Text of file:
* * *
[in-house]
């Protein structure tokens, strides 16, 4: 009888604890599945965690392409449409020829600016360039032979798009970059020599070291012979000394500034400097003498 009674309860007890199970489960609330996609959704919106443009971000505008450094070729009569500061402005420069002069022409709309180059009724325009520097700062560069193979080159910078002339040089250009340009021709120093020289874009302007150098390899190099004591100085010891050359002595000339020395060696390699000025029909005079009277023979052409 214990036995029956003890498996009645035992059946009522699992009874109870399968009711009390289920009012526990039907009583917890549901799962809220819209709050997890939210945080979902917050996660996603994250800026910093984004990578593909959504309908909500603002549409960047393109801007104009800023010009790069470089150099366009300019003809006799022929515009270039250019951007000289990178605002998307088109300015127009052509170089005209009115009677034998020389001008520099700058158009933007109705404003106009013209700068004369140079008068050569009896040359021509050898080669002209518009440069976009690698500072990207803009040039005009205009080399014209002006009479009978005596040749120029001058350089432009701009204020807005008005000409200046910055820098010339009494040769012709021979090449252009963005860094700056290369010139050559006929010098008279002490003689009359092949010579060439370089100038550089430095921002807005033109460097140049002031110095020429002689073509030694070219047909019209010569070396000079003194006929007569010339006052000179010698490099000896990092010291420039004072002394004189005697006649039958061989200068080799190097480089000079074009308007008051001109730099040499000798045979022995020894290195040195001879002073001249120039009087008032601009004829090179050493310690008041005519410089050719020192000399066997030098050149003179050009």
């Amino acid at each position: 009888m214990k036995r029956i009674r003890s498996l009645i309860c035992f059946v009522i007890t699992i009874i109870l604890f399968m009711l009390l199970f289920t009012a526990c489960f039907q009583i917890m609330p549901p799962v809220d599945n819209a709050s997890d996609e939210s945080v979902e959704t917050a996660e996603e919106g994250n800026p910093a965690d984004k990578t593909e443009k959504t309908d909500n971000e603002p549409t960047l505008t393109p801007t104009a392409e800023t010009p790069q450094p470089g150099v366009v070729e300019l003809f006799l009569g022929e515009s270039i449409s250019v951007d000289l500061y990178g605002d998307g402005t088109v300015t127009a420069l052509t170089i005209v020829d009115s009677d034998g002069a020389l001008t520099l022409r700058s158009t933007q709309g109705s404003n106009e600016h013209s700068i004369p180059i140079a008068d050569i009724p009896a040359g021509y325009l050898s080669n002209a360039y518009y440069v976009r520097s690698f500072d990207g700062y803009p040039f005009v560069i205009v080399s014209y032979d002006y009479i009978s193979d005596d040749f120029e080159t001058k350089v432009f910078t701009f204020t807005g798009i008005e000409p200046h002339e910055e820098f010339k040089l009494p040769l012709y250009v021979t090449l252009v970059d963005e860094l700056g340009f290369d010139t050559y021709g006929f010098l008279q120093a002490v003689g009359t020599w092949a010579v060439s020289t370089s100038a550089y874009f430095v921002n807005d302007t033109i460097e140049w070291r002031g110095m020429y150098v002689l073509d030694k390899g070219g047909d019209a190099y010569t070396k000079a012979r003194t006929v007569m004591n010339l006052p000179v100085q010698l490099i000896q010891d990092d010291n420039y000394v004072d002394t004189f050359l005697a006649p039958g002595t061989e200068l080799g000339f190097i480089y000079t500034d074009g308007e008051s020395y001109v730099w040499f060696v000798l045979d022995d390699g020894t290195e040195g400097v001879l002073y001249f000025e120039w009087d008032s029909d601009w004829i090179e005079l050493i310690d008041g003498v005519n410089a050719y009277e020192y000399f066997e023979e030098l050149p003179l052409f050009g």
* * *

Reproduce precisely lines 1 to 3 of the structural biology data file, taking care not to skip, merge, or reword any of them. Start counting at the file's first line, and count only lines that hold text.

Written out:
[in-house]
């Protein structure tokens, strides 16, 4: 009888604890599945965690392409449409020829600016360039032979798009970059020599070291012979000394500034400097003498 009674309860007890199970489960609330996609959704919106443009971000505008450094070729009569500061402005420069002069022409709309180059009724325009520097700062560069193979080159910078002339040089250009340009021709120093020289874009302007150098390899190099004591100085010891050359002595000339020395060696390699000025029909005079009277023979052409 214990036995029956003890498996009645035992059946009522699992009874109870399968009711009390289920009012526990039907009583917890549901799962809220819209709050997890939210945080979902917050996660996603994250800026910093984004990578593909959504309908909500603002549409960047393109801007104009800023010009790069470089150099366009300019003809006799022929515009270039250019951007000289990178605002998307088109300015127009052509170089005209009115009677034998020389001008520099700058158009933007109705404003106009013209700068004369140079008068050569009896040359021509050898080669002209518009440069976009690698500072990207803009040039005009205009080399014209002006009479009978005596040749120029001058350089432009701009204020807005008005000409200046910055820098010339009494040769012709021979090449252009963005860094700056290369010139050559006929010098008279002490003689009359092949010579060439370089100038550089430095921002807005033109460097140049002031110095020429002689073509030694070219047909019209010569070396000079003194006929007569010339006052000179010698490099000896990092010291420039004072002394004189005697006649039958061989200068080799190097480089000079074009308007008051001109730099040499000798045979022995020894290195040195001879002073001249120039009087008032601009004829090179050493310690008041005519410089050719020192000399066997030098050149003179050009």
């Amino acid at each position: 009888m214990k036995r029956i009674r003890s498996l009645i309860c035992f059946v009522i007890t699992i009874i109870l604890f399968m009711l009390l199970f289920t009012a526990c489960f039907q009583i917890m609330p549901p799962v809220d599945n819209a709050s997890d996609e939210s945080v979902e959704t917050a996660e996603e919106g994250n800026p910093a965690d984004k990578t593909e443009k959504t309908d909500n971000e603002p549409t960047l505008t393109p801007t104009a392409e800023t010009p790069q450094p470089g150099v366009v070729e300019l003809f006799l009569g022929e515009s270039i449409s250019v951007d000289l500061y990178g605002d998307g402005t088109v300015t127009a420069l052509t170089i005209v020829d009115s009677d034998g002069a020389l001008t520099l022409r700058s158009t933007q709309g109705s404003n106009e600016h013209s700068i004369p180059i140079a008068d050569i009724p009896a040359g021509y325009l050898s080669n002209a360039y518009y440069v976009r520097s690698f500072d990207g700062y803009p040039f005009v560069i205009v080399s014209y032979d002006y009479i009978s193979d005596d040749f120029e080159t001058k350089v432009f910078t701009f204020t807005g798009i008005e000409p200046h002339e910055e820098f010339k040089l009494p040769l012709y250009v021979t090449l252009v970059d963005e860094l700056g340009f290369d010139t050559y021709g006929f010098l008279q120093a002490v003689g009359t020599w092949a010579v060439s020289t370089s100038a550089y874009f430095v921002n807005d302007t033109i460097e140049w070291r002031g110095m020429y150098v002689l073509d030694k390899g070219g047909d019209a190099y010569t070396k000079a012979r003194t006929v007569m004591n010339l006052p000179v100085q010698l490099i000896q010891d990092d010291n420039y000394v004072d002394t004189f050359l005697a006649p039958g002595t061989e200068l080799g000339f190097i480089y000079t500034d074009g308007e008051s020395y001109v730099w040499f060696v000798l045979d022995d390699g020894t290195e040195g400097v001879l002073y001249f000025e120039w009087d008032s029909d601009w004829i090179e005079l050493i310690d008041g003498v005519n410089a050719y009277e020192y000399f066997e023979e030098l050149p003179l052409f050009g």